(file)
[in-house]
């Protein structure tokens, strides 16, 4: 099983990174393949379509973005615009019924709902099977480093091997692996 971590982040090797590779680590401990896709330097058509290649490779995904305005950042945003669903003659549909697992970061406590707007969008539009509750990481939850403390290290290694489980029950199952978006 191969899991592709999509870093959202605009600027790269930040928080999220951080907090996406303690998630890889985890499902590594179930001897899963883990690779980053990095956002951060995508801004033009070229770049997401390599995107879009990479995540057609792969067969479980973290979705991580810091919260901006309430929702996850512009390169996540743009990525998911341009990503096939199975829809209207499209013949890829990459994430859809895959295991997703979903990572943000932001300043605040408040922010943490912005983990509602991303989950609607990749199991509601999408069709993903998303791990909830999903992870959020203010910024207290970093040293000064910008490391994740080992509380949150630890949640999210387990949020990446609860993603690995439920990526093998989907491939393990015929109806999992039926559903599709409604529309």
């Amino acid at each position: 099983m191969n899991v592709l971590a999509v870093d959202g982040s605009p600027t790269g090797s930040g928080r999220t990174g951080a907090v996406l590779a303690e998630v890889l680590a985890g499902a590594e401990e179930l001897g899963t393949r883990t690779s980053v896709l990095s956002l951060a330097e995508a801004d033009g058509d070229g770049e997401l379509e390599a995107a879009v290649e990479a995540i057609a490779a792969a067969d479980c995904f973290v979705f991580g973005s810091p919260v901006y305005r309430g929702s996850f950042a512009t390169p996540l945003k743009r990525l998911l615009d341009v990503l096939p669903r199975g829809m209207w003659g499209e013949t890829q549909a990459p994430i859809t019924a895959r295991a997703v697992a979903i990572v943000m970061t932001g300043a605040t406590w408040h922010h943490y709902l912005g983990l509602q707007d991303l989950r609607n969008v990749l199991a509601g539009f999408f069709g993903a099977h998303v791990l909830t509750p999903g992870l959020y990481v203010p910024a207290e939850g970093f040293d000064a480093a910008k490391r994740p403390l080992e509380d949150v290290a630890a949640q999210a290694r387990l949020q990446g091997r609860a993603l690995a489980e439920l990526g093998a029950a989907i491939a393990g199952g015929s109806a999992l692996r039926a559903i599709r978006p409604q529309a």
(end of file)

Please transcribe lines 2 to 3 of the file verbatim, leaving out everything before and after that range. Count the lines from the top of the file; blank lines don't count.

């Protein structure tokens, strides 16, 4: 099983990174393949379509973005615009019924709902099977480093091997692996 971590982040090797590779680590401990896709330097058509290649490779995904305005950042945003669903003659549909697992970061406590707007969008539009509750990481939850403390290290290694489980029950199952978006 191969899991592709999509870093959202605009600027790269930040928080999220951080907090996406303690998630890889985890499902590594179930001897899963883990690779980053990095956002951060995508801004033009070229770049997401390599995107879009990479995540057609792969067969479980973290979705991580810091919260901006309430929702996850512009390169996540743009990525998911341009990503096939199975829809209207499209013949890829990459994430859809895959295991997703979903990572943000932001300043605040408040922010943490912005983990509602991303989950609607990749199991509601999408069709993903998303791990909830999903992870959020203010910024207290970093040293000064910008490391994740080992509380949150630890949640999210387990949020990446609860993603690995439920990526093998989907491939393990015929109806999992039926559903599709409604529309």
């Amino acid at each position: 099983m191969n899991v592709l971590a999509v870093d959202g982040s605009p600027t790269g090797s930040g928080r999220t990174g951080a907090v996406l590779a303690e998630v890889l680590a985890g499902a590594e401990e179930l001897g899963t393949r883990t690779s980053v896709l990095s956002l951060a330097e995508a801004d033009g058509d070229g770049e997401l379509e390599a995107a879009v290649e990479a995540i057609a490779a792969a067969d479980c995904f973290v979705f991580g973005s810091p919260v901006y305005r309430g929702s996850f950042a512009t390169p996540l945003k743009r990525l998911l615009d341009v990503l096939p669903r199975g829809m209207w003659g499209e013949t890829q549909a990459p994430i859809t019924a895959r295991a997703v697992a979903i990572v943000m970061t932001g300043a605040t406590w408040h922010h943490y709902l912005g983990l509602q707007d991303l989950r609607n969008v990749l199991a509601g539009f999408f069709g993903a099977h998303v791990l909830t509750p999903g992870l959020y990481v203010p910024a207290e939850g970093f040293d000064a480093a910008k490391r994740p403390l080992e509380d949150v290290a630890a949640q999210a290694r387990l949020q990446g091997r609860a993603l690995a489980e439920l990526g093998a029950a989907i491939a393990g199952g015929s109806a999992l692996r039926a559903i599709r978006p409604q529309a």